Mary AlineJ wrote
on Jan 7, 2013 6:15 PM

You can find the 'Bead On It' board here ...

YvetteF3 wrote
on Jan 7, 2013 9:26 PM

I love my thread burner and can't imagine beading without it. I also use 1/4 sheet pans which I line with a bead mat to keep each of my projects on. I have a cookie cooling rack that I can stack the pans on so that I can have more than one project going at any time and keep my supplies separate.

Debbie@304 wrote
on Jan 11, 2013 1:10 PM

One tool I can't bead without is a very fine crochet hook.  It's invaluable for picking out stitches when necessary as it hooks the thread and doesn't break it.  It's also very helpful for positioning knots.  Thanks to everyone else who's added their ideas.  I'm looking forward to trying them.  

kellyboed wrote
on Jan 12, 2013 10:11 AM

I have a dentists pick, the tool that hygienists use to clean your teeth. I use it to untangle knots and to corral beads on my tray.

gertieanne wrote
on Jan 12, 2013 11:47 AM

Crumb Brush, Just do a search for a crumb brush or table brush.  I found mine at bed bath and beyond about a year ago.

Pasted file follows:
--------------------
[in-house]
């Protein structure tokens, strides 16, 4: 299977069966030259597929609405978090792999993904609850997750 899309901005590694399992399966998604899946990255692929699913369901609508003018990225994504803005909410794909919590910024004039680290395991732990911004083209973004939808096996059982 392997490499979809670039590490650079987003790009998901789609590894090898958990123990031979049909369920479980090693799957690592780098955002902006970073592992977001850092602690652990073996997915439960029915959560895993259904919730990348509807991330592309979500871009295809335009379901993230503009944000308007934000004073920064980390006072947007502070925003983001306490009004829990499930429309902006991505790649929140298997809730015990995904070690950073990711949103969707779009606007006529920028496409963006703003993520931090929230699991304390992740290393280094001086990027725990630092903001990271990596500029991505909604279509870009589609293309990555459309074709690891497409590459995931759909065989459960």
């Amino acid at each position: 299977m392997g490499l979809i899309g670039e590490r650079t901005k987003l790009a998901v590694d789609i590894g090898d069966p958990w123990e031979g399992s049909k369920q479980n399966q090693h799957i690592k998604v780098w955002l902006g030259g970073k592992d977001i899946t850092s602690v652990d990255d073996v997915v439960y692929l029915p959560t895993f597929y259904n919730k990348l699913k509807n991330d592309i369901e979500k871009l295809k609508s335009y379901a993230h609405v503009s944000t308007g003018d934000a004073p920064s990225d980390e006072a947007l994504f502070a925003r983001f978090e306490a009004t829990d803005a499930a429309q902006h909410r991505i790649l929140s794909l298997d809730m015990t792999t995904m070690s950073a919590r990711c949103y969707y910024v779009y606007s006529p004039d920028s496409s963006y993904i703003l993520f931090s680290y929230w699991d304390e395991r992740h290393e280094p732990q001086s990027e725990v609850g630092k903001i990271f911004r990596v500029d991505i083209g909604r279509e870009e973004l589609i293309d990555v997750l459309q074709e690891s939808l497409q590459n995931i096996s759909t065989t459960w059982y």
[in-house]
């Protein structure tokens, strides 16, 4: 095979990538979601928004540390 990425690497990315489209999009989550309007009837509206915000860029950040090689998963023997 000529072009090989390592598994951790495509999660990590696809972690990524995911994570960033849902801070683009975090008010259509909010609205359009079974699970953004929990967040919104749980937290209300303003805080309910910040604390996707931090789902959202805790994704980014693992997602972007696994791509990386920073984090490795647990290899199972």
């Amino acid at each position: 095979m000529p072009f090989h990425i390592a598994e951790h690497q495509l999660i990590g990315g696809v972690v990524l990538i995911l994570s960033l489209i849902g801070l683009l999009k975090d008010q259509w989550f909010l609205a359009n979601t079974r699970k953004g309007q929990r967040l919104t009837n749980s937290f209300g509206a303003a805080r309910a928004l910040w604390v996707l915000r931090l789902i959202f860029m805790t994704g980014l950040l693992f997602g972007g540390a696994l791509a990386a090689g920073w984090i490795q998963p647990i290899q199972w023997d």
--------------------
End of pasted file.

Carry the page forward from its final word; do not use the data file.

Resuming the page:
LNw7 wrote
on Jan 12, 2013 9:21 PM

Try crumb "Scraper"  It looks like my bead scoop -- long and thin, which I adore, it really moves the beads around.  It's one of my favorite tools too.  I'd have to say my bead mat is another one.  It really holds the beads in place for me to pick up.  Simple things, but so necessary.

on Jan 14, 2013 3:23 AM

I also love my Bead On It board... but wouldn't be without my Thread Zap or bead scoop.

on Jan 14, 2013 3:23 AM

I also love my Bead On It board... but wouldn't be without my Thread Zap or bead scoop.

kaiser_vicki wrote
on Jan 31, 2013 4:48 PM

I agree with some of the other comments, what is a macaroni thread puller, how do you get one, pictures and purchase information woud have been nice

kaiser_vicki wrote
on Jan 31, 2013 4:48 PM

I agree with some of the other comments, what is a macaroni thread puller, how do you get one, pictures and purchase information woud have been nice

AngieCorby wrote
on Jun 10, 2013 11:19 PM

I found the perfect bead hole-enlarging tool at the dentist's office: root canal files!  I persuaded my dentist's friendly assistant to give me a whole set of used files, and they are SO useful - I can enlarge the holes in the most delicate pearls, shell beads, etc. without breaking them.  The only caveat is that unless you are very careful, it's easy to poke holes in your fingers!